Concierge medicine is a model of providing medical care in the office setting that has taken on many different meanings over time. The genesis of this new model developed after years of declining reimbursement, forcing doctors to see more patients for less time, just to cover overhead. To reverse the trend, some primary care doctors sought a new way to provide personalized, time intensive care to fewer patients. Enter the concierge practice, also known as direct primary care or a boutique practice.
The lower reimbursement rates from insurance companies and higher costs led doctors to necessarily see patients every 8 to 10 minutes, according to an interview on SFGate, to make up for lost revenue. To boost income, while at the same time focusing on fewer patients, a concierge practice charges an annual fee for uncovered services like after-hours access to the doctor, same day appointments and additional wellness visits, tests and coordination of care with specialists. While all concierge practices have the annual fee in common, they can differ greatly in other aspects.
Some concierge practices also bill your insurance company for services that are considered “covered,” or reimbursable by your insurance policy. Others don’t bill insurance at all and rely on the annual membership fee to cover costs. Still other practices continue to have a hybrid model wherein the doctors have concierge and non-concierge patients in the same practice, i.e. patients that pay an annual fee and receive uncovered services (after-hours physician access) and patients that don’t pay an annual fee, receiving only the standard covered services.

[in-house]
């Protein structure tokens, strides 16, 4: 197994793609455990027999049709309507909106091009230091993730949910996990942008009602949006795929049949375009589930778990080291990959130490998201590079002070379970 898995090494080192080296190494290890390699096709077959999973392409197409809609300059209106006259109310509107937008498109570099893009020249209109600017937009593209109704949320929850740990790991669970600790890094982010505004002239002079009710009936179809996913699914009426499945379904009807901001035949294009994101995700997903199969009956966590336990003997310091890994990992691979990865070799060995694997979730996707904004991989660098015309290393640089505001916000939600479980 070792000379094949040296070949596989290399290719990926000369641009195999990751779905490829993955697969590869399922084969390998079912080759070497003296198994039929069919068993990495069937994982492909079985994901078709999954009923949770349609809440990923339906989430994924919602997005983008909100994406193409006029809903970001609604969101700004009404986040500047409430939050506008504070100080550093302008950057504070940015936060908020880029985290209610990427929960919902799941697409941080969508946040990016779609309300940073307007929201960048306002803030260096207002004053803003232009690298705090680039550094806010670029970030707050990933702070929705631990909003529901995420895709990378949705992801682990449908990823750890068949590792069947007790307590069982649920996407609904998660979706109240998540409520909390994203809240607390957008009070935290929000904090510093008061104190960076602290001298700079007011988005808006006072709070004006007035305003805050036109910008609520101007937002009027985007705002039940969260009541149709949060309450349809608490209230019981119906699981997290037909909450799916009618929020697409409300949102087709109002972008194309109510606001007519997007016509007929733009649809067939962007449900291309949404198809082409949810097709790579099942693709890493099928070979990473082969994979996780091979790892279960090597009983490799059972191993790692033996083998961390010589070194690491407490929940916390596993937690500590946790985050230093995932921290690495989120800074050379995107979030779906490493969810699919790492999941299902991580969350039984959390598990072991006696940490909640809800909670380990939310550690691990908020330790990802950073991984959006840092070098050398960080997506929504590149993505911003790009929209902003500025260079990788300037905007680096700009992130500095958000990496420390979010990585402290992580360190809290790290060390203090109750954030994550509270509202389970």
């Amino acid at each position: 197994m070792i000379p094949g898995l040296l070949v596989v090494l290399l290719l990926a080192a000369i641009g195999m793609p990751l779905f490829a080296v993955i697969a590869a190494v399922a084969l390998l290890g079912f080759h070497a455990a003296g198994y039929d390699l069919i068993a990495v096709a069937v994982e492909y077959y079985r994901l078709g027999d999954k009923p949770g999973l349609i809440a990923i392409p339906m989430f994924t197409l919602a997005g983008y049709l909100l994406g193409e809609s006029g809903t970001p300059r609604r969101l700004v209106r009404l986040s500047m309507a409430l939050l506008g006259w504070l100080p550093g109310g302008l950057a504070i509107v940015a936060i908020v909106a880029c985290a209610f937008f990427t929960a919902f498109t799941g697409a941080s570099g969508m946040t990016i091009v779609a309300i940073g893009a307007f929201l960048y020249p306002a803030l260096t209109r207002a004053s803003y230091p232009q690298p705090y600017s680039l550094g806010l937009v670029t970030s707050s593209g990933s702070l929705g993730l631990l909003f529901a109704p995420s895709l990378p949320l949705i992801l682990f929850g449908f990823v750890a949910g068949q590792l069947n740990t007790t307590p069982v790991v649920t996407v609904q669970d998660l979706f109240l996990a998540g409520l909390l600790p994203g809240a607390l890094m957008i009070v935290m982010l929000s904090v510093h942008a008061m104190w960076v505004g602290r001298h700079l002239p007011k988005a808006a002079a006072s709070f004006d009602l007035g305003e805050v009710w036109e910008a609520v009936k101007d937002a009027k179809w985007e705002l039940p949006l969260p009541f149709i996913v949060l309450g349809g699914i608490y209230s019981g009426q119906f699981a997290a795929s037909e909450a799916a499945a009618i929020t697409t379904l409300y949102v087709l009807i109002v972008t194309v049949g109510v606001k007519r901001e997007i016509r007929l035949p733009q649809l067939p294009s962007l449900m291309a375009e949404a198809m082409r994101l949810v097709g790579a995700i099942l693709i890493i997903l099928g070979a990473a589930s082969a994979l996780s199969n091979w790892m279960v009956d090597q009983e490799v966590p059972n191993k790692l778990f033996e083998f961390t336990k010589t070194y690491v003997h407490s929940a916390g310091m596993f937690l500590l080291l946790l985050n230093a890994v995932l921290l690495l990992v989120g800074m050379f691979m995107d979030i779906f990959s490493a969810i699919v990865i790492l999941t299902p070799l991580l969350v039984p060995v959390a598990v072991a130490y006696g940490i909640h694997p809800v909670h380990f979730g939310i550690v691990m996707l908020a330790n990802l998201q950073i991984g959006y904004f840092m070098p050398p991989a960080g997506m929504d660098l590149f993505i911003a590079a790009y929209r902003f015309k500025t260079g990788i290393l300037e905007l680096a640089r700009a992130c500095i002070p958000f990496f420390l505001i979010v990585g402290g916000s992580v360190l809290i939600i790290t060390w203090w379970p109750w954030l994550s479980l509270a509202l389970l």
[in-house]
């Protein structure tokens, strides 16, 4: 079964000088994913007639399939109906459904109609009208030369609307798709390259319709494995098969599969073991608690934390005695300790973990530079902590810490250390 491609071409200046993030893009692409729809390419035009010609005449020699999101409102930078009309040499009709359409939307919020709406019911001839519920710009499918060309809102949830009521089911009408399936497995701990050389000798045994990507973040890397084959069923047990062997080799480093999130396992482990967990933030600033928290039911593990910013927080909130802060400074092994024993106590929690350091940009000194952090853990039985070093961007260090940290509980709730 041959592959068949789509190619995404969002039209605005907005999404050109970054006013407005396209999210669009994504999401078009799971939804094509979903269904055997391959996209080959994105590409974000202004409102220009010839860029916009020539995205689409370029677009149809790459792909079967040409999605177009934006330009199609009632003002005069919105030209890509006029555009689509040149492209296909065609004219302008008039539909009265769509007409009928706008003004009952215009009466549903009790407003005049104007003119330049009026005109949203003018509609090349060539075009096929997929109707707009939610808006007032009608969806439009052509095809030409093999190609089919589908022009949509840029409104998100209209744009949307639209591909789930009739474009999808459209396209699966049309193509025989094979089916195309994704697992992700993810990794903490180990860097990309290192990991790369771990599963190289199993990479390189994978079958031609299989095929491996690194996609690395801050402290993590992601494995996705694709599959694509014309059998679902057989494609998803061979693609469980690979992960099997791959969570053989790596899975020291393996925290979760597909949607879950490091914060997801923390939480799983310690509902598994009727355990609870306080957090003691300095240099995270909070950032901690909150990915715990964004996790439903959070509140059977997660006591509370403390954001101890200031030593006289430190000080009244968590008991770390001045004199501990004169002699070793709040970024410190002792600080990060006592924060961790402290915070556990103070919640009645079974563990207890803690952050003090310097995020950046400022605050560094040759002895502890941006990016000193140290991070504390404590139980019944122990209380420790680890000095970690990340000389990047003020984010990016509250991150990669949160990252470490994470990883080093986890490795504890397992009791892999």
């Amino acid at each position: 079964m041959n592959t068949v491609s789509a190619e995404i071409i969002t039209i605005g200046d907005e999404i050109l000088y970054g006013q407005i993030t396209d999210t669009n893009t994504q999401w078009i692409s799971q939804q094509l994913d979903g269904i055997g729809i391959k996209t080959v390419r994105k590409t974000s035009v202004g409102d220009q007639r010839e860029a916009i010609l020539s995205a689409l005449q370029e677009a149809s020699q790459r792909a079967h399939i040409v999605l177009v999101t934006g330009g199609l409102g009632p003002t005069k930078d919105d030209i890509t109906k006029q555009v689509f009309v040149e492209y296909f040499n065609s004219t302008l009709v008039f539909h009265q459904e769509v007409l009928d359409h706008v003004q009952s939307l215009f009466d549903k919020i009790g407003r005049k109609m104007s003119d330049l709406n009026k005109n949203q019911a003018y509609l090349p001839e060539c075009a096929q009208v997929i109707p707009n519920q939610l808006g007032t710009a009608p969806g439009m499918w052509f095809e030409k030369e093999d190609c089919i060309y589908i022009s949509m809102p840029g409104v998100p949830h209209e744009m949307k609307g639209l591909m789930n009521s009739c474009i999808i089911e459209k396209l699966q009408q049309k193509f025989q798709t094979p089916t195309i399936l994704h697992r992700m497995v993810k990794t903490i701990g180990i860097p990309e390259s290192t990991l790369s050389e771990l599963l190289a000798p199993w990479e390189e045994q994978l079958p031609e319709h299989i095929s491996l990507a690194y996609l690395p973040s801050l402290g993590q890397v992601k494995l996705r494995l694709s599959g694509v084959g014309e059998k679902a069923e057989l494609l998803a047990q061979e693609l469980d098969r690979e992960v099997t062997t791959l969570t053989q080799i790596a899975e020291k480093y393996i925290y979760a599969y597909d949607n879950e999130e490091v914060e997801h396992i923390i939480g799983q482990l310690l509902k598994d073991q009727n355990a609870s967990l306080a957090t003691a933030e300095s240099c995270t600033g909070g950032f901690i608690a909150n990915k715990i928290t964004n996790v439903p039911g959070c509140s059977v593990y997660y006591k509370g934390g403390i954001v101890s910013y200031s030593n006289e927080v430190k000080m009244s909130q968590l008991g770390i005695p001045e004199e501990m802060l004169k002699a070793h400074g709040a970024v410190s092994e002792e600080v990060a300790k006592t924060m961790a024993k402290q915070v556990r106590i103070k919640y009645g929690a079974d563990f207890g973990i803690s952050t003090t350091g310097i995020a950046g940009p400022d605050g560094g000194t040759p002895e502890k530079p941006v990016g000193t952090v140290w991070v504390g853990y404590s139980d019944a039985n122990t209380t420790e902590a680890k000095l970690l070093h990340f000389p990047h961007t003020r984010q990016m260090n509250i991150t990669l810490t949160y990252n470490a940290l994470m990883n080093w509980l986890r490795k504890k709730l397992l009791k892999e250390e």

In the primary care setting, reduced insurance reimbursements increased pressure to see more patients for less time, thus driving doctors to the concierge model. But the concierge model can also have a beneficial impact on cosmetic surgery practices even though similar pressures are not present. For cosmetic surgery, declining insurance reimbursement is a moot point. All cosmetic services are considered uncovered services and therefore, not covered by insurance. However, the essence of what the concierge medical practice accomplishes – a welcoming, personalized, all-services-included mentality – can be applied to a cosmetic practice.
Patients choosing to have cosmetic services must pay out-of-pocket for all services. This “nickel and dime” approach can make the consumer feel more like a customer than a patient. In the past, after treating someone with Botox/Xeomin or a filler, I wanted to suggest they also start a skin care regimen to keep their skin healthy rather than try and fix problems after the skin damage had already occurred. But each recommendation for additional services requires them to purchase more which made me feel like more like a salesman than a physician. So I started to consider the concierge approach like my primary care colleagues.
First I wanted to see what other plastic surgeons were doing. When searching the internet, I found that most plastic surgeons that use the term “concierge” in their practice had a different connotation. It wasn’t a complete package offering or an overall approach to the patient’s cosmetic needs. What I found was that most concierge cosmetic surgery practices focused on out-of-town patients traveling for surgery and concierge was more about offering assistance with travel, transportation to and from the airport and office and hotel. Concierge in this case meant the doctor’s office doubled as a travel agency!